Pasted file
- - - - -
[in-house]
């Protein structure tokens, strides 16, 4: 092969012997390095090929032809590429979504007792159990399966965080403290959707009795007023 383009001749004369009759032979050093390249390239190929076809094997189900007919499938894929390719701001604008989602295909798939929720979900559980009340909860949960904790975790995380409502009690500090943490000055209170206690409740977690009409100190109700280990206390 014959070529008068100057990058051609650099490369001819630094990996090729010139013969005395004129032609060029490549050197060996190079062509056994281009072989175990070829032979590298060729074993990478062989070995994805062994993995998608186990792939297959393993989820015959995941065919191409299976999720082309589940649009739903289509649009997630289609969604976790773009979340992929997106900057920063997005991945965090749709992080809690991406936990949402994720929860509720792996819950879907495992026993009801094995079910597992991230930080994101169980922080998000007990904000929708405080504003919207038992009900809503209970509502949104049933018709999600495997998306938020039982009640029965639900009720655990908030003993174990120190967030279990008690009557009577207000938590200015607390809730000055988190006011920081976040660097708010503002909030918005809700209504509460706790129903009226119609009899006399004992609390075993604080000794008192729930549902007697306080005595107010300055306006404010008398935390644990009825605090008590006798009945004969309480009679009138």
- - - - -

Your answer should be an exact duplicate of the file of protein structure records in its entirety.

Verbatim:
[in-house]
């Protein structure tokens, strides 16, 4: 092969012997390095090929032809590429979504007792159990399966965080403290959707009795007023 383009001749004369009759032979050093390249390239190929076809094997189900007919499938894929390719701001604008989602295909798939929720979900559980009340909860949960904790975790995380409502009690500090943490000055209170206690409740977690009409100190109700280990206390 014959070529008068100057990058051609650099490369001819630094990996090729010139013969005395004129032609060029490549050197060996190079062509056994281009072989175990070829032979590298060729074993990478062989070995994805062994993995998608186990792939297959393993989820015959995941065919191409299976999720082309589940649009739903289509649009997630289609969604976790773009979340992929997106900057920063997005991945965090749709992080809690991406936990949402994720929860509720792996819950879907495992026993009801094995079910597992991230930080994101169980922080998000007990904000929708405080504003919207038992009900809503209970509502949104049933018709999600495997998306938020039982009640029965639900009720655990908030003993174990120190967030279990008690009557009577207000938590200015607390809730000055988190006011920081976040660097708010503002909030918005809700209504509460706790129903009226119609009899006399004992609390075993604080000794008192729930549902007697306080005595107010300055306006404010008398935390644990009825605090008590006798009945004969309480009679009138």